On Thursday I was placed with my Paraguayan family—the people who I’ll be living with during the next 3 months of training. I have been invited into a very friendly—and very full—house. I have two host parents, Teresa and Basilio, and their five (!!!) sons: Diego and Fernando (identical twins; 24), Braulio (goes by Cacho, lives with his girlfriend; 22), Pablo (typical adolescent; 16) and Augusto (goes by Manú and is very cute; 10). I’m their third trainee. I must say, everyone is the house has made an effort to make me feel welcome and put me at ease, especially Fernando and Manú. Teresa is one of those tireless, thankless mothers who puts up with a lot. She has been extremely kind to me, and I’d like to think she enjoys having another female around. I don’t interact much with the father (he’s a mechanic), but I’m okay with that.
My housing situation is very basic but safe. I have a room with a locking door, a single bed with a thin sheet on top (which I supplemented with my own sheet set), a desk, a little table that serves as a night stand, a broken-but-repaired-with-paperclips plastic lawn chair and a very, very old couch. I have curtains that cover a barred window (no glass) and a ceiling fan. That’s it. I’m not gonna lie, the first time I walked into the room I had a definite moment of culture shock. Without my stuff in it, I looked like a nun’s cell, with peeling green paint and wires falling out of the wall. However, now that I’ve unloaded my stuff and adjusted to my perception, I’m actually really happy with my housing. After all, I have running water, electricity, a place to put my stuff, and people to socialize with. That’s all I really need (or was promised, for that matter.)
My family’s house is about a 20-minute walk from the training facility and a ten-minute walk to the plaza. I’ll use this information as a segway into a rather embarrassing experience that happened to me today. This Saturday, we only have language class in the morning, so after I ate lunch with my host family, a group of trainees and I went into downtown Guarambaré for Internet and shopping. I left around two. My friend, Rose, and I went to a cyber cafe and then walked around the commercial district. I needed to buy a couple things for my bedroom—like a pillow—and a bag for my school supplies. All in all, this took about 3-4 hours. Then, Rose invited over to her house, where I met my host mother and four of her host siblings. Her host family runs a small cheese factory, so we ate cheese, drank tereré, and played Uno. I was feeling really good about myself for a while there: I had emailed my family and updated my blog, found and purchased everything I needed, and made new friends, all while speaking in Spanish. Around dusk, Rose and her oldest host brother walked me home. As I entered my house, feeling proud like a peacock, Manú stopped me and said that his mother has been looking for me. For hours. Shit.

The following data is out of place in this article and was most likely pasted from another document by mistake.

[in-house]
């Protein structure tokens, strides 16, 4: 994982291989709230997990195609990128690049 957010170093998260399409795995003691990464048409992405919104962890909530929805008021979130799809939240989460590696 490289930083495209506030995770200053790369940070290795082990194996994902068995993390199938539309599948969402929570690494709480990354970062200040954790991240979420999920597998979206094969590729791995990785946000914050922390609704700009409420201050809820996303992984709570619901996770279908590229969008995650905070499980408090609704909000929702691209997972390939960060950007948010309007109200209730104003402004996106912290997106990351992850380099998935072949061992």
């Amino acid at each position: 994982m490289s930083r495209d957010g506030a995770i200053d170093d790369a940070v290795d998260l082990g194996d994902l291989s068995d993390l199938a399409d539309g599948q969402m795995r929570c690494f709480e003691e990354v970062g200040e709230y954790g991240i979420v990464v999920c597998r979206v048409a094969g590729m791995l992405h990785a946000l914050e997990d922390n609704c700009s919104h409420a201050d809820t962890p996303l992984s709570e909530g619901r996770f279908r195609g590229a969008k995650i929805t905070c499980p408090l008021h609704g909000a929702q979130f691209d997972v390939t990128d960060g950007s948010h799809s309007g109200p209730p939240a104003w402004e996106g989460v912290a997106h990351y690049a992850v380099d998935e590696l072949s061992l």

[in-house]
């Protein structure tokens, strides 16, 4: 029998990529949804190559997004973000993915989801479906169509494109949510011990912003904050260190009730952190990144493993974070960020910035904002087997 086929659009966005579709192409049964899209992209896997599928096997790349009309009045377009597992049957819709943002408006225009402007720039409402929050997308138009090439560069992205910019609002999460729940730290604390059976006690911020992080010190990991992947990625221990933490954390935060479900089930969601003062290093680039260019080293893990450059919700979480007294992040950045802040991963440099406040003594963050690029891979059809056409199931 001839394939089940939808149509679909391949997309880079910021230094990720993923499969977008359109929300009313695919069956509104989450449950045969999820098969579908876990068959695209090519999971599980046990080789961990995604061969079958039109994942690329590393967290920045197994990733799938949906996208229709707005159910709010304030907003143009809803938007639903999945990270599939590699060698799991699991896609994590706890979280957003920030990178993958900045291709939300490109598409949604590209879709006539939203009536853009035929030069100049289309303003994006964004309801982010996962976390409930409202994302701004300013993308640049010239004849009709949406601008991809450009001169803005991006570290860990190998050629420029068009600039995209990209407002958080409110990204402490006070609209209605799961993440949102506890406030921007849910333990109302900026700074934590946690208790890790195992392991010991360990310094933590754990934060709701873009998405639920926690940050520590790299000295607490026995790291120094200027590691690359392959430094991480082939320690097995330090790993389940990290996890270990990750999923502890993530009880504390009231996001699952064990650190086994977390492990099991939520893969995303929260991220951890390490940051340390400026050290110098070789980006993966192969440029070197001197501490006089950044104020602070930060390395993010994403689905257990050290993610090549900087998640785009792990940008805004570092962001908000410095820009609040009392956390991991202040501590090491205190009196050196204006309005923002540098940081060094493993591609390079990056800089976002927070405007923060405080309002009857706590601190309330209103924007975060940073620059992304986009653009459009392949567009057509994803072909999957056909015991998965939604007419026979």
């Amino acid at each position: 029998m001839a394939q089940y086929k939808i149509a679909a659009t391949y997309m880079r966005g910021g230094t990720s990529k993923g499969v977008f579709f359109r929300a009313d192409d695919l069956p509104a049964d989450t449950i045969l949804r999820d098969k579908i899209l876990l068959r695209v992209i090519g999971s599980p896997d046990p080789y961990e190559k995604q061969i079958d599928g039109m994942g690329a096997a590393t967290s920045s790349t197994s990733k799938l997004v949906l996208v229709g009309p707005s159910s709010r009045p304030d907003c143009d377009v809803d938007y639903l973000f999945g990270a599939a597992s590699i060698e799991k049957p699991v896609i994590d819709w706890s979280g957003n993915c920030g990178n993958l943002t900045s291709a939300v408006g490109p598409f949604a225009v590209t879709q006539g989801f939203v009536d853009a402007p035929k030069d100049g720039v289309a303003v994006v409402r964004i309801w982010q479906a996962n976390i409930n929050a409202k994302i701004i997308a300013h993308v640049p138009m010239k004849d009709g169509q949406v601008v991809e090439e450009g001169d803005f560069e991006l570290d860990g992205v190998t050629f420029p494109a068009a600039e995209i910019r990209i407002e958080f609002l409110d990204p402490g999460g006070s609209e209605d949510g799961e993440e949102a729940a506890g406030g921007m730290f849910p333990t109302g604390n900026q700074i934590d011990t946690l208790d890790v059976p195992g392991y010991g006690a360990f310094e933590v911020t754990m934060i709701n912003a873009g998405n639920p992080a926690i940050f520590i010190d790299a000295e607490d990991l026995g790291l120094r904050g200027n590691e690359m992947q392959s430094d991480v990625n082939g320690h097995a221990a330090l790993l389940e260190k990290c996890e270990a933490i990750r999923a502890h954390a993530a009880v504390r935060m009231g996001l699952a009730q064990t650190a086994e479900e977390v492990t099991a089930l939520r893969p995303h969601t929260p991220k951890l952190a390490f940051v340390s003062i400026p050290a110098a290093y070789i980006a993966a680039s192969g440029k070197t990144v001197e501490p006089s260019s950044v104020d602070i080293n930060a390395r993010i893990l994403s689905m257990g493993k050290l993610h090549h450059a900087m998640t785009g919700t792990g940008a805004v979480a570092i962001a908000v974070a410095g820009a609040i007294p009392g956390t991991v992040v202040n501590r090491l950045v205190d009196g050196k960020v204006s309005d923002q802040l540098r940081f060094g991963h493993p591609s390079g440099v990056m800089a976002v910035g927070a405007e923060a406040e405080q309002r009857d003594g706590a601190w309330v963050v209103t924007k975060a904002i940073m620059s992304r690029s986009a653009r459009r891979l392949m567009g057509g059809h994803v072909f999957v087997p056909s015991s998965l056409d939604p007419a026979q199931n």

I’d like to take this moment to explain that I told both my host parents separately that I was going to the plaza at two and that I returned before it was fully dark out. I walked accompanied the entire time. I typed, I shopped, I played cards with children. Unfortunately, host mama had no way of knowing this. After I didn’t come home for a couple hours, and with no way to contact me, she basically flipped a shit. She went to the houses of other trainees (of course, not Rose’s) and enquired about my whereabouts. After not finding me at their houses, she got a search group together of three other families, and they circled the neighborhood looking for me. I didn’t find all of this out until later, and when I did I was completely mortified. Mor-ti-fied. Like, wanted to dig a hole in the sandy, red Paraguayan dirt and die. To her credit, Teresa didn’t yell or get mad when she saw me, and of course I apologized profusely. And I will continue to beg forgiveness for many days to come.
This whole incident has got me thinking about what exactly I should have done differently. I realize now that I put Teresa in a terrible situation. Just this morning, she had to walk me to school because I don’t know the way yet, and then I go off for several hours without an exact itinerary or return time. But I also understand my own thought process: I told my parents I was going out, left, and then returned at a reasonable hour. There’s nothing wrong with that. Next time, though, I’ll be sure to mention names, places, and return times. Teresa will have my plans in writing. Promise, promise.